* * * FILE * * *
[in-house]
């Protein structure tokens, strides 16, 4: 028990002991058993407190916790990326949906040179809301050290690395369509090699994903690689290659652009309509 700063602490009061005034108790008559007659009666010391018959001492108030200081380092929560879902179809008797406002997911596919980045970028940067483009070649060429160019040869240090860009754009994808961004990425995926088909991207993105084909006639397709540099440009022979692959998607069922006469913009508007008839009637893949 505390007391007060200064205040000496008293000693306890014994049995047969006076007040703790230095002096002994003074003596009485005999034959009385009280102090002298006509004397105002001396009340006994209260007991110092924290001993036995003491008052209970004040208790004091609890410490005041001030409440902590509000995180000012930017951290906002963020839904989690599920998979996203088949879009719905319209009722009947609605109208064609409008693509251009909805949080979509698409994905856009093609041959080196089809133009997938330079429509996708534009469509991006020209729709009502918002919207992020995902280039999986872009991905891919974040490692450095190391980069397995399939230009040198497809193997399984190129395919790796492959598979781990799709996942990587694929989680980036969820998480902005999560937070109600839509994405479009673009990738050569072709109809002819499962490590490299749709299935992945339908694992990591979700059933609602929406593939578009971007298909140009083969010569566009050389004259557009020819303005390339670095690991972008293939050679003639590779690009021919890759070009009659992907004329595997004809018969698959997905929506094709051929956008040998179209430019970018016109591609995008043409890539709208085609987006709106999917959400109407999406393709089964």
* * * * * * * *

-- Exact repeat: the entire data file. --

[in-house]
């Protein structure tokens, strides 16, 4: 028990002991058993407190916790990326949906040179809301050290690395369509090699994903690689290659652009309509 700063602490009061005034108790008559007659009666010391018959001492108030200081380092929560879902179809008797406002997911596919980045970028940067483009070649060429160019040869240090860009754009994808961004990425995926088909991207993105084909006639397709540099440009022979692959998607069922006469913009508007008839009637893949 505390007391007060200064205040000496008293000693306890014994049995047969006076007040703790230095002096002994003074003596009485005999034959009385009280102090002298006509004397105002001396009340006994209260007991110092924290001993036995003491008052209970004040208790004091609890410490005041001030409440902590509000995180000012930017951290906002963020839904989690599920998979996203088949879009719905319209009722009947609605109208064609409008693509251009909805949080979509698409994905856009093609041959080196089809133009997938330079429509996708534009469509991006020209729709009502918002919207992020995902280039999986872009991905891919974040490692450095190391980069397995399939230009040198497809193997399984190129395919790796492959598979781990799709996942990587694929989680980036969820998480902005999560937070109600839509994405479009673009990738050569072709109809002819499962490590490299749709299935992945339908694992990591979700059933609602929406593939578009971007298909140009083969010569566009050389004259557009020819303005390339670095690991972008293939050679003639590779690009021919890759070009009659992907004329595997004809018969698959997905929506094709051929956008040998179209430019970018016109591609995008043409890539709208085609987006709106999917959400109407999406393709089964």